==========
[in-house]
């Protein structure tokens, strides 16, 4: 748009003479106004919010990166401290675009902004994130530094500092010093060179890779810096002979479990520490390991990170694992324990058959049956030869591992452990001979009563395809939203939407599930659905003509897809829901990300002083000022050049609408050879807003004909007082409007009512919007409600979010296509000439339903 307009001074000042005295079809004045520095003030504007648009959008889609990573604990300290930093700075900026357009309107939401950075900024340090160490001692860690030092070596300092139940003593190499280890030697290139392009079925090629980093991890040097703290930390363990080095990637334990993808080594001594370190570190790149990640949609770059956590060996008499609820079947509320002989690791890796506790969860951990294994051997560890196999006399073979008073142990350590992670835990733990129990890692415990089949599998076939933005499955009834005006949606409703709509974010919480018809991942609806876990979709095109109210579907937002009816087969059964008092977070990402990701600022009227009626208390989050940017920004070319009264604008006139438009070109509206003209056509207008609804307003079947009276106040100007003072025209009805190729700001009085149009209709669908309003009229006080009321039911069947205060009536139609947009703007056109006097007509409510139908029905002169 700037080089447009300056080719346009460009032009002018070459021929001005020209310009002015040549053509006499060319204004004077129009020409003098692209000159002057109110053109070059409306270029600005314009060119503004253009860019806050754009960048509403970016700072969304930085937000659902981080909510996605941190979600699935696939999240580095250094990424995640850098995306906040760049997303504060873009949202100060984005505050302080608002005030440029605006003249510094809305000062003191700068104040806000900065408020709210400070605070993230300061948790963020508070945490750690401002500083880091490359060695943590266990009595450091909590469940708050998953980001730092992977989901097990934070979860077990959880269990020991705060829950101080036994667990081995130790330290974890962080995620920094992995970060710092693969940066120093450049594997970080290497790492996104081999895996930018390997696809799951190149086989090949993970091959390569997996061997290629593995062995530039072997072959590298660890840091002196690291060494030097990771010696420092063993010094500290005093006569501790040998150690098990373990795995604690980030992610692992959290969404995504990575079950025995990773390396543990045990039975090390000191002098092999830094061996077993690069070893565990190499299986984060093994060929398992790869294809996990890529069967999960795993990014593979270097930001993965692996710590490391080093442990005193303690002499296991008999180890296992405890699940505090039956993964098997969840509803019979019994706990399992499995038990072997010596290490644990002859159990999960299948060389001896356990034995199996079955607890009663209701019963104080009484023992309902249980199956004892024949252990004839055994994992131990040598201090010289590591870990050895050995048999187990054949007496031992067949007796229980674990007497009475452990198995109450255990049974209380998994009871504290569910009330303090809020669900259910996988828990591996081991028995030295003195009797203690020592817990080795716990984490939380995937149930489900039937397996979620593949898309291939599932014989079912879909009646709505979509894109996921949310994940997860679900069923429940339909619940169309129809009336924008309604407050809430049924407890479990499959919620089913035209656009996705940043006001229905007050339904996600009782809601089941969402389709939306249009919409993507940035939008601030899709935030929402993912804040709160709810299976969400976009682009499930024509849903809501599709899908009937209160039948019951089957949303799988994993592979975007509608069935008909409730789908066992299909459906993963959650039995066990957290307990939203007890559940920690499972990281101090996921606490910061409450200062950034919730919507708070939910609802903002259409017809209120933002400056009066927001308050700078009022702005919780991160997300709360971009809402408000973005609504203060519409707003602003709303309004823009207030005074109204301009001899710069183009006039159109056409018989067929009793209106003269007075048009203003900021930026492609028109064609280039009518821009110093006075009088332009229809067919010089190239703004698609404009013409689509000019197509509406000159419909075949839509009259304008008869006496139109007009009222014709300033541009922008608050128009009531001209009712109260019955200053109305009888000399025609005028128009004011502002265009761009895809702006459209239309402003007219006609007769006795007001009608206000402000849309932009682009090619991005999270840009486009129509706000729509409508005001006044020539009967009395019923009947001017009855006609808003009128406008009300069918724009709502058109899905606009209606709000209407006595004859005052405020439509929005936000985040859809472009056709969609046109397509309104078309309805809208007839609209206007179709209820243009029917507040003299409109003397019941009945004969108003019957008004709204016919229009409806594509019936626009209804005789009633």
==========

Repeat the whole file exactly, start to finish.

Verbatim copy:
[in-house]
């Protein structure tokens, strides 16, 4: 748009003479106004919010990166401290675009902004994130530094500092010093060179890779810096002979479990520490390991990170694992324990058959049956030869591992452990001979009563395809939203939407599930659905003509897809829901990300002083000022050049609408050879807003004909007082409007009512919007409600979010296509000439339903 307009001074000042005295079809004045520095003030504007648009959008889609990573604990300290930093700075900026357009309107939401950075900024340090160490001692860690030092070596300092139940003593190499280890030697290139392009079925090629980093991890040097703290930390363990080095990637334990993808080594001594370190570190790149990640949609770059956590060996008499609820079947509320002989690791890796506790969860951990294994051997560890196999006399073979008073142990350590992670835990733990129990890692415990089949599998076939933005499955009834005006949606409703709509974010919480018809991942609806876990979709095109109210579907937002009816087969059964008092977070990402990701600022009227009626208390989050940017920004070319009264604008006139438009070109509206003209056509207008609804307003079947009276106040100007003072025209009805190729700001009085149009209709669908309003009229006080009321039911069947205060009536139609947009703007056109006097007509409510139908029905002169 700037080089447009300056080719346009460009032009002018070459021929001005020209310009002015040549053509006499060319204004004077129009020409003098692209000159002057109110053109070059409306270029600005314009060119503004253009860019806050754009960048509403970016700072969304930085937000659902981080909510996605941190979600699935696939999240580095250094990424995640850098995306906040760049997303504060873009949202100060984005505050302080608002005030440029605006003249510094809305000062003191700068104040806000900065408020709210400070605070993230300061948790963020508070945490750690401002500083880091490359060695943590266990009595450091909590469940708050998953980001730092992977989901097990934070979860077990959880269990020991705060829950101080036994667990081995130790330290974890962080995620920094992995970060710092693969940066120093450049594997970080290497790492996104081999895996930018390997696809799951190149086989090949993970091959390569997996061997290629593995062995530039072997072959590298660890840091002196690291060494030097990771010696420092063993010094500290005093006569501790040998150690098990373990795995604690980030992610692992959290969404995504990575079950025995990773390396543990045990039975090390000191002098092999830094061996077993690069070893565990190499299986984060093994060929398992790869294809996990890529069967999960795993990014593979270097930001993965692996710590490391080093442990005193303690002499296991008999180890296992405890699940505090039956993964098997969840509803019979019994706990399992499995038990072997010596290490644990002859159990999960299948060389001896356990034995199996079955607890009663209701019963104080009484023992309902249980199956004892024949252990004839055994994992131990040598201090010289590591870990050895050995048999187990054949007496031992067949007796229980674990007497009475452990198995109450255990049974209380998994009871504290569910009330303090809020669900259910996988828990591996081991028995030295003195009797203690020592817990080795716990984490939380995937149930489900039937397996979620593949898309291939599932014989079912879909009646709505979509894109996921949310994940997860679900069923429940339909619940169309129809009336924008309604407050809430049924407890479990499959919620089913035209656009996705940043006001229905007050339904996600009782809601089941969402389709939306249009919409993507940035939008601030899709935030929402993912804040709160709810299976969400976009682009499930024509849903809501599709899908009937209160039948019951089957949303799988994993592979975007509608069935008909409730789908066992299909459906993963959650039995066990957290307990939203007890559940920690499972990281101090996921606490910061409450200062950034919730919507708070939910609802903002259409017809209120933002400056009066927001308050700078009022702005919780991160997300709360971009809402408000973005609504203060519409707003602003709303309004823009207030005074109204301009001899710069183009006039159109056409018989067929009793209106003269007075048009203003900021930026492609028109064609280039009518821009110093006075009088332009229809067919010089190239703004698609404009013409689509000019197509509406000159419909075949839509009259304008008869006496139109007009009222014709300033541009922008608050128009009531001209009712109260019955200053109305009888000399025609005028128009004011502002265009761009895809702006459209239309402003007219006609007769006795007001009608206000402000849309932009682009090619991005999270840009486009129509706000729509409508005001006044020539009967009395019923009947001017009855006609808003009128406008009300069918724009709502058109899905606009209606709000209407006595004859005052405020439509929005936000985040859809472009056709969609046109397509309104078309309805809208007839609209206007179709209820243009029917507040003299409109003397019941009945004969108003019957008004709204016919229009409806594509019936626009209804005789009633």